Past Reviews

Regional Reviews: Cleveland & Akron

A Bronx Tale
National Tour
Review by Mark Horning | Season Schedule

Also see Mark's coverage of All City Musical


The Cast
Photo by Joan Marcus
For regular attendees of the KeyBank Broadway Series at Playhouse Square in Cleveland A Bronx Tale looks to be one of those marginal musicals that patrons have to make a concerted decision to attend. Advertised as '"I>Jersey Boys meets West Side Story," it's your typical fare set in the 1950s and '60s in the stereotypical tough Italian neighborhood in New York that is filled with delightful singing and dancing gangsters with perfect vocal harmony.

The musical is an expanded version of the 1989 autobiographical one man show written and performed by Chazz Palminteri (who made an appearance opening night during the curtain call) that later became a film in 1993. The Broadway musical had a decent enough run (28 previews and 700 performances) but with nary a Tony nomination. So why should the people of Cleveland spend their hard earned money to see it?

Although the show is highly predicable and borderline sophomoric, the cast of this touring production manages to squeeze every drop of pizzazz out of what could have been a long sit.

Calogero Lorenzo Alfredo Romano Anello (Joey Barreiro) is growing up at 187th and Belmont Avenue in the Bronx. He lives with his hard-working and honest bus driving father Lorenzo (Richard H. Blake) and his very protective mother Rosina (Michelle Aravena). At the tender age of 10 he witnesses a fatal shooting as neighborhood tough guy Sonny (Joe Barbara) defends a friend and the neighborhood from a "foreign intrusion."

Young Calogero admits to the cops that "he saw it all," but when facing the line-up of Sonny and his gang tells the police that none of them was involved in the shooting. "Little C," as Sonny now calls him, is allowed to hang with the gang, receiving all of the free perks the neighborhood has to offer. At the local crap game, Sonny finds that Little C is a lucky charm of sorts and has him roll the dice, making point after point.

Over the course of the next few weeks, Little C rakes in $1,200, which his father finds in his room, then returns to Sonny, hoping to break the bond between the young man and the gangster.

Fast forward ten years and Little C is still running with the likes of Rudy The Voice (John Gardiner), Eddie Mush (Mike Backes), JoJo the Whale (Michael Barra), Frankie Coffeecake (Robert Pieranunzi), and Tony Ten-To-Two (Paul Salvatoriello).

New York City at this time is divided into ethnic enclaves such as Harlem with African Americans, Manhattan's Chinatown with Chinese Americans, Brooklyn for Irish Americans, and Queens for Eastern European and Russian Americans among others. Neighbors watch after neighbors and one could take his life in his own hands when venturing onto another turf.

Calogero is living the dream until he falls in love with a black girl from Harlem. Those who care for him have no trouble respecting his choice, but it is the rest of the neighborhood he has to worry about. Tempers begin to flare when two blacks decide to take a shortcut through the Bronx. Soon an undeclared war is set to break out as Little C must figure out his true loyalties.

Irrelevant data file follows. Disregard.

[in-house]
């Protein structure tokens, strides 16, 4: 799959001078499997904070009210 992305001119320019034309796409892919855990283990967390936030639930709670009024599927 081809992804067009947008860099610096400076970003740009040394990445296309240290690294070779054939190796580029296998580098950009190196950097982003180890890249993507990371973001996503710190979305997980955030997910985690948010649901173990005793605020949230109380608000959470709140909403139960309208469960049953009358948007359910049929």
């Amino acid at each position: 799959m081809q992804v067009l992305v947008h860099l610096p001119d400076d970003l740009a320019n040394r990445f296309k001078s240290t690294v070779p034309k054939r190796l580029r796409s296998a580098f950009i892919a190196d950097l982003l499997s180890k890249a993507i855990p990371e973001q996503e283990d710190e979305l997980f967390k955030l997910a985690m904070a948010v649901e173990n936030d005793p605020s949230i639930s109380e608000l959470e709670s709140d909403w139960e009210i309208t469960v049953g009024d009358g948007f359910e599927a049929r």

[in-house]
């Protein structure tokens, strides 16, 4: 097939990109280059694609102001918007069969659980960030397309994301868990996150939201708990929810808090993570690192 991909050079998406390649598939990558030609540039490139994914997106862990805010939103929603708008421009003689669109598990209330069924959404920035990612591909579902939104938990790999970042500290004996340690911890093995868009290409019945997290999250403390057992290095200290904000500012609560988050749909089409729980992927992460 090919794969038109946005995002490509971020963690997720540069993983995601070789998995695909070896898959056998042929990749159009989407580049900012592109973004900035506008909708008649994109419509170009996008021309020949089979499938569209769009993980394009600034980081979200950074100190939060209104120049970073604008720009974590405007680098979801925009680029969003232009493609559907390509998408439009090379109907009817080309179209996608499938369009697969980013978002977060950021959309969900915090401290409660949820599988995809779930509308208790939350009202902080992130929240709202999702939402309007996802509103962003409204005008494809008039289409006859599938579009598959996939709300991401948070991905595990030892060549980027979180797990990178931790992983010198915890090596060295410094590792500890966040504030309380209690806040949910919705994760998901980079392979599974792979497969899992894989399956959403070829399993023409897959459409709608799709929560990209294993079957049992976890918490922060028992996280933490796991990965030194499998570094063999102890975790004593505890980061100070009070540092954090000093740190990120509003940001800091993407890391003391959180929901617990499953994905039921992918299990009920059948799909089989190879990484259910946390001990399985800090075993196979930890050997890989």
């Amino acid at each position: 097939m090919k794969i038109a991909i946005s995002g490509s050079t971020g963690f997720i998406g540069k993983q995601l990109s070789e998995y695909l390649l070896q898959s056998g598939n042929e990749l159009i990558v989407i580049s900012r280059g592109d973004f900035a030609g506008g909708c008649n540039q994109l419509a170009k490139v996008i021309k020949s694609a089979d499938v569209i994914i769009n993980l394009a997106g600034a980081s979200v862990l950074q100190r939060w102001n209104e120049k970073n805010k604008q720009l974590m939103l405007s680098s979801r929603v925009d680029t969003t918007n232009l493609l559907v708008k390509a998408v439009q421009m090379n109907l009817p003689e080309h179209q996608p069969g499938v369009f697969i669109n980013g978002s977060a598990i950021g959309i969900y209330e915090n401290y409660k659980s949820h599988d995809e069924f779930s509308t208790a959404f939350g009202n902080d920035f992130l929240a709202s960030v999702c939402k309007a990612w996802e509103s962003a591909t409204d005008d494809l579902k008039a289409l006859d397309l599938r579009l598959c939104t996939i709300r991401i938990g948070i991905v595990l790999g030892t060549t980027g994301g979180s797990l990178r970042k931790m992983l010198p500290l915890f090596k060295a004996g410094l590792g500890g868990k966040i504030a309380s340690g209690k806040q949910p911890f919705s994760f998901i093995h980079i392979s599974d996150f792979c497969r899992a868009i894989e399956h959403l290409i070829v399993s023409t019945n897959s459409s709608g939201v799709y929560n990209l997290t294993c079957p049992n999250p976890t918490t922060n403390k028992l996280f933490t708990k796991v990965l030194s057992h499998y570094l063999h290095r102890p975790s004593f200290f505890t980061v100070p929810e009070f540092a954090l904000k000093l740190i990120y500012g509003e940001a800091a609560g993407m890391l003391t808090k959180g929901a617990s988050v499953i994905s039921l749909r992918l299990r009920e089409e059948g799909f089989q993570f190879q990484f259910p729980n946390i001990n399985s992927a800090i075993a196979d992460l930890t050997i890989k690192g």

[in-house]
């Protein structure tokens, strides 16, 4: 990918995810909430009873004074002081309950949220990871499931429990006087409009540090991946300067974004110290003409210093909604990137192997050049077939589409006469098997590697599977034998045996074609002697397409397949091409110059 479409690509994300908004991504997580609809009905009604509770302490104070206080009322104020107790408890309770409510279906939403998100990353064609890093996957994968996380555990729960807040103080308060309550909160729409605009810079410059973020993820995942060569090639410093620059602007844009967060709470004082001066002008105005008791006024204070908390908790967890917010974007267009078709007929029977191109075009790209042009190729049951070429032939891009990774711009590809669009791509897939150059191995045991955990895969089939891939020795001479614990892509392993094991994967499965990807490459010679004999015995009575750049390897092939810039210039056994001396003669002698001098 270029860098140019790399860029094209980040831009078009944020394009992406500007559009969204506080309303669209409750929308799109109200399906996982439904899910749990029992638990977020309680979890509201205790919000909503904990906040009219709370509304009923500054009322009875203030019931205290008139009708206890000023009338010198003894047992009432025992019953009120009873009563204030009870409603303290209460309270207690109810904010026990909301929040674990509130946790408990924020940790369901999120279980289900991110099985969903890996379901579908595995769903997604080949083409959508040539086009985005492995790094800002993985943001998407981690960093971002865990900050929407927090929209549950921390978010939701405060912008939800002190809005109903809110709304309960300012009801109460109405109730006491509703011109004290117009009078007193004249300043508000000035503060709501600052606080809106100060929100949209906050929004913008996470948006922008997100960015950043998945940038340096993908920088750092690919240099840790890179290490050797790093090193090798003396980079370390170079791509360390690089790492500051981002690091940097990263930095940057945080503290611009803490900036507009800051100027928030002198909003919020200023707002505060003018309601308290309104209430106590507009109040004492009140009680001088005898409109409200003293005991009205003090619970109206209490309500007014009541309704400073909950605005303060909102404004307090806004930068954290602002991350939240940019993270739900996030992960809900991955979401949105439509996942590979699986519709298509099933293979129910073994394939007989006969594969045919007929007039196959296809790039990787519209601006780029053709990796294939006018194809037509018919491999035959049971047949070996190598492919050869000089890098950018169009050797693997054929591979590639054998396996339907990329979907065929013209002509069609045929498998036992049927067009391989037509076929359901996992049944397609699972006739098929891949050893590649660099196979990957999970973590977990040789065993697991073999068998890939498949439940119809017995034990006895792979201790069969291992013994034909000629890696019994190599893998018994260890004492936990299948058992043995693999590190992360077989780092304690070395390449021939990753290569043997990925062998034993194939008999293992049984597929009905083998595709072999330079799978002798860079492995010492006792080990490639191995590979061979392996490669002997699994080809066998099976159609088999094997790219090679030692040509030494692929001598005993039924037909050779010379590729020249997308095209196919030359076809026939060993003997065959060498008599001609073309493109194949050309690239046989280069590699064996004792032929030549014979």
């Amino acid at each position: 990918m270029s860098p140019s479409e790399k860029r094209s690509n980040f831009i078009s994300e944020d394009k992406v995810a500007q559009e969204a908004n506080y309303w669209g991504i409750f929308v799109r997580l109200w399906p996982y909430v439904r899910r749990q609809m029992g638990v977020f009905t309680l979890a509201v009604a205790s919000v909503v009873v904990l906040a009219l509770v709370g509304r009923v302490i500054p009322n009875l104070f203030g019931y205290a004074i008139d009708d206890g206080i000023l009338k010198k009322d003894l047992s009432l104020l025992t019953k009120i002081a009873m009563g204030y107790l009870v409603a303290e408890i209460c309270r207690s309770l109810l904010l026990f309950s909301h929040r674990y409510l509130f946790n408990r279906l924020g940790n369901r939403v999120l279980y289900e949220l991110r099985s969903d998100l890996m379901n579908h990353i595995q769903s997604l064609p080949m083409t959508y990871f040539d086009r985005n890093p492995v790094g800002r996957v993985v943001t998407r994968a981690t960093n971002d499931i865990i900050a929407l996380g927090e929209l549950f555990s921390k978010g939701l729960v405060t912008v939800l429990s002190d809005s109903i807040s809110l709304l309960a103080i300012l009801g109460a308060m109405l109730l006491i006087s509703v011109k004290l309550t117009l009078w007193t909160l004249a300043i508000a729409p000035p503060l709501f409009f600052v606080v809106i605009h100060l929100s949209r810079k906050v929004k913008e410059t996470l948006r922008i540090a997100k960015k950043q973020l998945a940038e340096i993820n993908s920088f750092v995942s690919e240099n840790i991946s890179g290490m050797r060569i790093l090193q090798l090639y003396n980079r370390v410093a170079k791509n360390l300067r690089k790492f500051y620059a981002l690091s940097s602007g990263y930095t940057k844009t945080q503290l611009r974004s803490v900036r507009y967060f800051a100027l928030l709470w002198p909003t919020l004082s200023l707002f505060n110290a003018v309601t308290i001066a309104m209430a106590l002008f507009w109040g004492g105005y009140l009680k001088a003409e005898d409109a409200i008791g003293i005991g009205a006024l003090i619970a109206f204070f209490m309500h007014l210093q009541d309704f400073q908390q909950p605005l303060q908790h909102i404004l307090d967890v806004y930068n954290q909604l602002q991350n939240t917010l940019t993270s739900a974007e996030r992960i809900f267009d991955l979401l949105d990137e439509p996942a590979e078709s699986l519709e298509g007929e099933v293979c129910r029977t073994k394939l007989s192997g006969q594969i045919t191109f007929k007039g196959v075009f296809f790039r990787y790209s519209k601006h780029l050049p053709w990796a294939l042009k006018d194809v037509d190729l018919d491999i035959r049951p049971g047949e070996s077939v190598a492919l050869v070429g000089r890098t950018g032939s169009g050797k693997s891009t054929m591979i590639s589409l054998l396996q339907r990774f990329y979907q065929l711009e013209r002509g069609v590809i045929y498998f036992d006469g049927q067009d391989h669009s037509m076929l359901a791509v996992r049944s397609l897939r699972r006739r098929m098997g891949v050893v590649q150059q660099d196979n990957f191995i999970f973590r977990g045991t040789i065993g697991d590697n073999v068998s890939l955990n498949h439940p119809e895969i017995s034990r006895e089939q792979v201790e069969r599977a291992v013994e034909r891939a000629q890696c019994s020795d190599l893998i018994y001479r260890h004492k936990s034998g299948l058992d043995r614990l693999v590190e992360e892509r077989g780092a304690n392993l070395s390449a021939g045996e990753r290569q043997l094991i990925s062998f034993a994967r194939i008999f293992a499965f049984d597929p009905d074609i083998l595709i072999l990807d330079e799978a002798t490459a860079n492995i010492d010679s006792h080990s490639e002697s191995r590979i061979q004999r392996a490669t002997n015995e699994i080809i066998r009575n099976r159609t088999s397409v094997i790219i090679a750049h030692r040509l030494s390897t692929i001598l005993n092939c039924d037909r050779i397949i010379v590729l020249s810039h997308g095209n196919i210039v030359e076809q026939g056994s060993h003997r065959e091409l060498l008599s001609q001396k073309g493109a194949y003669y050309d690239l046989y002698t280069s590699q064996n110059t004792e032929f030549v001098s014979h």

Yes, the show is highly predictable with one-dimensional characters. There are no hum-as-you-leave songs or memorable dance routines. In short, it is like a lot of shows we have seen before...except—the cast is brilliant. Joe Barbara is perfect as as Sonny, the "hard as nails with a heart of gold" thug who becomes Little C's uncle figure. His gang is a collection of well-meaning misfits who hold allegiance to their boss so long as it suits them. Young and dashing Joey Barreiro as the older Calogero has the right mix of naivete and bravado, and he has with an excellent tenor singing voice. Richard H. Blake and Michelle Aravena as Little C's parents work hard not to overplay their parts. Brianna-Marie Bell as love interest Jane adds much to the chemistry on stage between Jane and Calogero. Their relationship is electric and wholly believable. The only disputed role is Shane Pry as young Calogero, looking and acting more like a short adult than a kid, and taking a bit of the believability factor from the role.

As for Beowulf Boritt's wonderful sets, they are many layered, fully functional, and a delight. The subtle blending of color married to the lighting design by Howell Binkley is spot on and sets the proper mood. William Ivey Long handles the costume design with aplomb with all the necessary little details taken care of splendidly. The show is directed by Robert De Niro and Jerry Zaks.

For this touring production of A Bronx Tale, it is all about the cast, who manage to wring every bit of emotion from what otherwise could have been a pretty dry show. It's well worth the ticket price to see this one.

A Bronx Tale, through May 12, 2019, in the Ohio Theatre, Playhouse Square, 1511 Euclid Avenue, Cleveland OH. For tickets call 216-241-6000, visit www.playhousesquare.org, or stop by the Playhouse Square ticket office located in the outer lobby of the State Theatre. For more information on the tour, visit abronxtalethemusical.com/tour/.


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